Arrests over Election Obstruction: Diet Should Deepen Discussions to Prevent Reoccurrence

Stump speeches during election campaigns are important opportunities for candidates to express their political views and for voters to listen to them in order to make a decision for voting. If obstructions are allowed to continue, democracy will be shaken. It is only natural to take strict measures.

The Metropolitan Police Department has arrested Atsuhiko Kurokawa, the head of the Tsubasa no To political organization; its secretary general Ryosuke Nemoto, who was a candidate in a House of Representatives by-election; and another senior member of the group on suspicion of violating the Public Offices Election Law for allegedly obstructing the election campaign of another candidate and his supporters during the lower house Tokyo Constituency No. 15 by-election campaign period in April.

On the day that official campaigning started for the election, the three allegedly obstructed a free election by screaming over loudspeakers and honking a car horn in front of a JR station where the candidate was making a speech.

The MPD issued a warning to the three during the campaign period, but they did not stop such acts as chasing around other candidates’ campaign cars, claiming that it was freedom of expression.

Even after the election, they said they would continue these acts even if it looked as if they would be arrested. The MPD must have concluded it should not leave the incident alone any longer.

In its judicial precedent, the Supreme Court defines election obstruction as “acts that make it impossible to give a speech or for the audience to hear the speech.”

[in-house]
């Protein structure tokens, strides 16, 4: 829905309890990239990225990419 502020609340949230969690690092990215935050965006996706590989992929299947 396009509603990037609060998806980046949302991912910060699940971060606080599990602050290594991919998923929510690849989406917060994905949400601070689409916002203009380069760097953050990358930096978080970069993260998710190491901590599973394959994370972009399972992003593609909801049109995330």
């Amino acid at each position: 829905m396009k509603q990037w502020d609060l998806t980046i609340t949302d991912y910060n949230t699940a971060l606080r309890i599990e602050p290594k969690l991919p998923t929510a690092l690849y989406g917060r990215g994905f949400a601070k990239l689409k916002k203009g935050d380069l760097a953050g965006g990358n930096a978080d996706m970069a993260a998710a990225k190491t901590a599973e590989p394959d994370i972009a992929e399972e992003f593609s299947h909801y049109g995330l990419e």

Due to the obstructive behavior of the three suspects, other candidates and their supporters were forced to forgo advance notice of their stump speeches and reduce the frequency of their speeches in order to avoid confusion. It must be made clear to all that the rights of the candidates and voters were violated.

Tsubasa no To itself filmed a series of disruptive acts and posted footage on an online video-sharing site. If the organization wanted to gain views and attention with their extreme actions, it would be an insult to the election.

During the 2019 House of Councillors election, the people who jeered then Prime Minister Shinzo Abe during his stump speech were removed by Hokkaido police officers, but the Sapporo District Court and the Sapporo High Court ruled the police action violated their freedom of expression.

Nemoto likely had this ruling in mind when, prior to his arrest, he posted on social media, “When jeers aimed at Abe were judged as legal, there is no way we’re doing something illegal,” insisting on the legitimacy of their actions.

The Constitution stipulates that freedom of expression and other freedoms must not be abused. In order to prevent similar acts of obstruction in the future, it is important to clearly specify in concrete terms “acts that make it impossible to give or listen to a speech,” which is considered the criterion for determining what acts are illegal.

The development of online society has also affected election campaigns. Recently, those involved in a case in which an online paid advertisement was used to attract more voters were charged.

The Diet should deepen discussions on ways to hold sound elections while protecting freedom of expression.

(From The Yomiuri Shimbun, May 18, 2024)